No Quit: Clippers Claim Title in Second Overtime

Nearly 86 minutes into the WIAA Division 4 boys soccer state championship match, Sturgeon Bay’s Carson Dvorak was prone on the pitch holding his head. A little more than 21 minutes later he used it to win the title.

Dvorak’s header off a corner kick from CJ Fairchild in the second overtime lifted the Clippers to a thrilling 2-1 win over The Prairie School Saturday at Uihlein Soccer Park in Milwaukee. It was the second state title for the Clippers.

Fairchild’s floating service descended at the top of the 6-yard box, and Dvorak emerged from the scrum and nodded the ball past the outstretched arm of The Prairie School goalkeeper Devin Stoltenberg.

“I ran to the middle and my mark left me,” Dvorak said. “I got my head down to about waist level and just hit it and it went right in the side netting. I can’t even describe [how it feels].”

It seemed Dvorak’s return to the match was tenuous in the 85th minute when the Eagles Nicholas Hawkins arrived late on a loose ball and an elbow to the head sent Dvorak tumbling to the turf. While Hawkins was being sent off with his second yellow card, Dvorak was receiving treatment from the medical staff.

Sturgeon Bay players celebrate Saturday, Nov. 9, 2019. Photo by Matt Pothast.

Coach Todd Maas said that a Clippers fan who is a dentist checked Dvorak’s teeth to make sure they were in place. Dvorak also passed a concussion test administered by the WIAA trainer and re-entered the match at the beginning of the first overtime.

“I knew I was coming back in,” Dvorak said. “It hurt a lot but I wasn’t going to let this opportunity pass me by.”

Missed opportunities plagued Sturgeon Bay early in the match as the Clippers controlled the run of play and had the Hawks’ defense scrambling. Owen Stevenson hit the crossbar with a shot and 30 seconds later Dvorak grazed the post with a shot off a creative set piece.

The Hawks gathered their composure and went up 1-0 in the 26th minute. Hawkins received a pass from center back Francessco Quatterone, dribbled down the right side and delivered a ball that Max Yde headed off the turf and over the head of Sturgeon Bay goalkeeper Joe Wind.

“It’s a lot of preaching to them that it doesn’t matter how many goals we are down,” Maas said, when asked about his team’s deficit and missed opportunities. “We tell them to keep fighting to a find a way to find some more goals.”

The Clippers found their equalizer in the 40th minute on a corner kick, when Fairchild’s service tracked along the goal line. Stoltenberg leaped to deflect the ball with his right hand, but Eli Dietzel redirected the deflection at the far post.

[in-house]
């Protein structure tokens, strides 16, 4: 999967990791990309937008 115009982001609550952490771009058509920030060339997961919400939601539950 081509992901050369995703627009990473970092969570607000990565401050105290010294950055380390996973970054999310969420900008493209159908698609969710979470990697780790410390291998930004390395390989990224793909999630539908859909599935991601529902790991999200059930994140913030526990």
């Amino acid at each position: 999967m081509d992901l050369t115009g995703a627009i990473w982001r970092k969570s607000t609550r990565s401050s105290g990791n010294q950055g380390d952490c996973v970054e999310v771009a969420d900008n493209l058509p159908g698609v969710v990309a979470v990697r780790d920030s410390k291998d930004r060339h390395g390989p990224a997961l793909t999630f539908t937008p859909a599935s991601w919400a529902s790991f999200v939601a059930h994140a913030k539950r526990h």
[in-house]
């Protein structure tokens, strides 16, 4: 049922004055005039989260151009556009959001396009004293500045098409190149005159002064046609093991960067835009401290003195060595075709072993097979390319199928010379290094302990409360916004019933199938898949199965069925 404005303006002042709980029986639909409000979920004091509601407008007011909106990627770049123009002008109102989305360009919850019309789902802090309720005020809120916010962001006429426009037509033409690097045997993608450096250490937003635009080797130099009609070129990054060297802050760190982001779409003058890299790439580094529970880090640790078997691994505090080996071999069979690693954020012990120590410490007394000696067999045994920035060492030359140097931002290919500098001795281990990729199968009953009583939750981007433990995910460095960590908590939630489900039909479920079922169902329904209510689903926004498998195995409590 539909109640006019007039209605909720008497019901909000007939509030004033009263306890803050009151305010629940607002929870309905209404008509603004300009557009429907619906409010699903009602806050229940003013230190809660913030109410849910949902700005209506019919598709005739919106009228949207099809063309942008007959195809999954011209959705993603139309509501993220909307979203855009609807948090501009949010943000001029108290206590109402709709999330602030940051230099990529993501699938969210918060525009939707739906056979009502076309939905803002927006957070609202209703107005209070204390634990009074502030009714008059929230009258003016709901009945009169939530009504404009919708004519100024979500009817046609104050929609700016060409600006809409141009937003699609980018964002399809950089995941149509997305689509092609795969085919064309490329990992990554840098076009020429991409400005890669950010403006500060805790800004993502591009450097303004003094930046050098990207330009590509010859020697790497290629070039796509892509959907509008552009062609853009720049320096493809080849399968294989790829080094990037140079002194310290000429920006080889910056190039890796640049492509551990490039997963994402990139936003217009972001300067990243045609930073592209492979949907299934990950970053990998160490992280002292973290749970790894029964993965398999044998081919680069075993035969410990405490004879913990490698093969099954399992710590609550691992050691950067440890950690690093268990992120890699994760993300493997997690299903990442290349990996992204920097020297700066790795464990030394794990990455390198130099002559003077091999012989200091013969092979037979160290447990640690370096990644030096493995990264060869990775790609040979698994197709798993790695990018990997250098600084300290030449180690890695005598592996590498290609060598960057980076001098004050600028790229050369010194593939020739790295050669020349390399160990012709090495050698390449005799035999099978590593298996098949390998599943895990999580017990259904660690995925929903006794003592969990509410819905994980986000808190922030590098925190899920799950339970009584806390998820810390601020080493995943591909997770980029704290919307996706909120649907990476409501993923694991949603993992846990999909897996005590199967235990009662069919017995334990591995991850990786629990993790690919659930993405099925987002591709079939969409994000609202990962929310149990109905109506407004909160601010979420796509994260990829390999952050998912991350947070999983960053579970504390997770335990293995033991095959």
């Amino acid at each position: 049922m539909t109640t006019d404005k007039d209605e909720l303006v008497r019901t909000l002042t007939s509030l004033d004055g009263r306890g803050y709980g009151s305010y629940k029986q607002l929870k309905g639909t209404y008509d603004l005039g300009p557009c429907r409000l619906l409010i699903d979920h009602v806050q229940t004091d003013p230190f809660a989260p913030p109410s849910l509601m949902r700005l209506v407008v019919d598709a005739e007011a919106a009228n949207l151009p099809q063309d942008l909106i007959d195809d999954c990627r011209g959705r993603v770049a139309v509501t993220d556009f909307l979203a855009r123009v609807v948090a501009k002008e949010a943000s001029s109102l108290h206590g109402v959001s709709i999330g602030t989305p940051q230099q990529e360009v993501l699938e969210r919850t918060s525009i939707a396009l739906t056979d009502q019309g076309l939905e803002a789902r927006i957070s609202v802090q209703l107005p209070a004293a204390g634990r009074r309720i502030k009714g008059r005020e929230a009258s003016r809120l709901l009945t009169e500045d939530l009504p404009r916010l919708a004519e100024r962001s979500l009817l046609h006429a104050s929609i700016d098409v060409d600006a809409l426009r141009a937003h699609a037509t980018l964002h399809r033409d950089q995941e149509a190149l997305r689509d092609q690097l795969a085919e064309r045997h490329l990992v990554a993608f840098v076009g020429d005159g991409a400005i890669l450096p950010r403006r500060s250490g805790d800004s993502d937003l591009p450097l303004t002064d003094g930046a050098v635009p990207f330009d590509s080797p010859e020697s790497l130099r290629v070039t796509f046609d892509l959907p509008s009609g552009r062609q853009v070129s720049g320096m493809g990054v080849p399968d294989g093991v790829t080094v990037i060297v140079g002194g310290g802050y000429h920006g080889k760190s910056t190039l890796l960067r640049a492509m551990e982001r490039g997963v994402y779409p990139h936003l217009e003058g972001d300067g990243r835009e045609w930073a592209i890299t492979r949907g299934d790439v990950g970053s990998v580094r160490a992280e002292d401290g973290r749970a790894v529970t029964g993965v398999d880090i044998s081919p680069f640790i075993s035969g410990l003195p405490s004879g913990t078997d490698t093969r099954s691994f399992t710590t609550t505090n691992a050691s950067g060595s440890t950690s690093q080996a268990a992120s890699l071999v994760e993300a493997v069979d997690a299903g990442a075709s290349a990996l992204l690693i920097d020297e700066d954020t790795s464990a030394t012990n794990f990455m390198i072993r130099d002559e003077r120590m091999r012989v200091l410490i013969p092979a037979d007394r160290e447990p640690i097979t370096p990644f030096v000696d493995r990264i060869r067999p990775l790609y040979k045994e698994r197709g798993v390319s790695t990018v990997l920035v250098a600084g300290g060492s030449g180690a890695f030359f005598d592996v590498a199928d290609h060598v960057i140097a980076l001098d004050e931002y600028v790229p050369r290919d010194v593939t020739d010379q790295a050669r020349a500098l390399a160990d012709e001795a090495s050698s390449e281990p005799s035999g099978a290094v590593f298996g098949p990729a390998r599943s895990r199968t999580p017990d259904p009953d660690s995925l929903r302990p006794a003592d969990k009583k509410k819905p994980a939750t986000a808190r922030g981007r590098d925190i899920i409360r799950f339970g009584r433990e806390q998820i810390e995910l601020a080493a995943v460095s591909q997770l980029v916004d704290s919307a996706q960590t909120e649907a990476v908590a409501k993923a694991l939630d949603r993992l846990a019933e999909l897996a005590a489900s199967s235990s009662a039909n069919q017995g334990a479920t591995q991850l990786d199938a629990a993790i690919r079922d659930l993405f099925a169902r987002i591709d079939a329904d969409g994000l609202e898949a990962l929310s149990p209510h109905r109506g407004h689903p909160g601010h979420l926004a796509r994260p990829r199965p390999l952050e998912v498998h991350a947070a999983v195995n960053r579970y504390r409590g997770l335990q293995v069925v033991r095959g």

“I started off pretty rough [on corner kicks] and then I got used to it and we scored off the corner kicks,” Fairchild admitted. “I always look for that open guy in the back side. I’m usually hitting it to [Carson] or somebody big back there.”

The second half was filled with more physical play than scoring chances. The Hawks seemed content moving the ball up the field via midfield standout Luis Garduno. Garduno carried the ball forward and looked for forwards to connect with, but the Clippers countered with a back line that allowed few scoring opportunities.

“Their biggest threat was their midfield,” Sturgeon Bay defender Adison Benzinger said. “The ability to defend their midfield and pass out of it was the biggest key. There were a couple of times where it was kind of scary but we dealt with it. Our back four was amazing and I give all of them props.”

Sturgeon Bay countered by sending long balls wide to their swift wings, only to have the Hawks’ back line – led by Quarttrone and Carsten Ovesen – head crosses out of danger or clear balls down the sideline. The Clippers attempted eight corner kicks in the second half and overtime until Dvorak and Fairchild connected on the game winner.

“It was two teams that were both evenly matched and have a lot of respect for each other,” Hawks coach Corey Oakland said. “It’s kind of like two brothers. You just go out there and slug it out and completely battle each other. Then you shake hands, tip your hats and congratulate them.”

Maas heaped praise on his senior class that carried his team to a 22-4-1 record and an appearance in the last three state tournaments, including a 1-0 loss to the Hawks in the 2017 final. The Clippers and the Hawks also met early in the regular season and tied 3-3.

“These guys have been playing together since they were little pip squeakers running around on the field,” Maas quipped. “The pressure was on this year because we always knew this group of seniors was special. If we could do everything right we knew we had a chance.”

Fairchild, a senior who had two assists in Sturgeon Bay’s 5-1 win over Northland Pines in the semifinal, credited his fellow senior teammates for an outstanding experience.

“I feel amazing,” Fairchild said while failing to hide the emotion in his voice. “I can’t think of a better way to go out with my class, because they taught me everything and I really love them a lot.”

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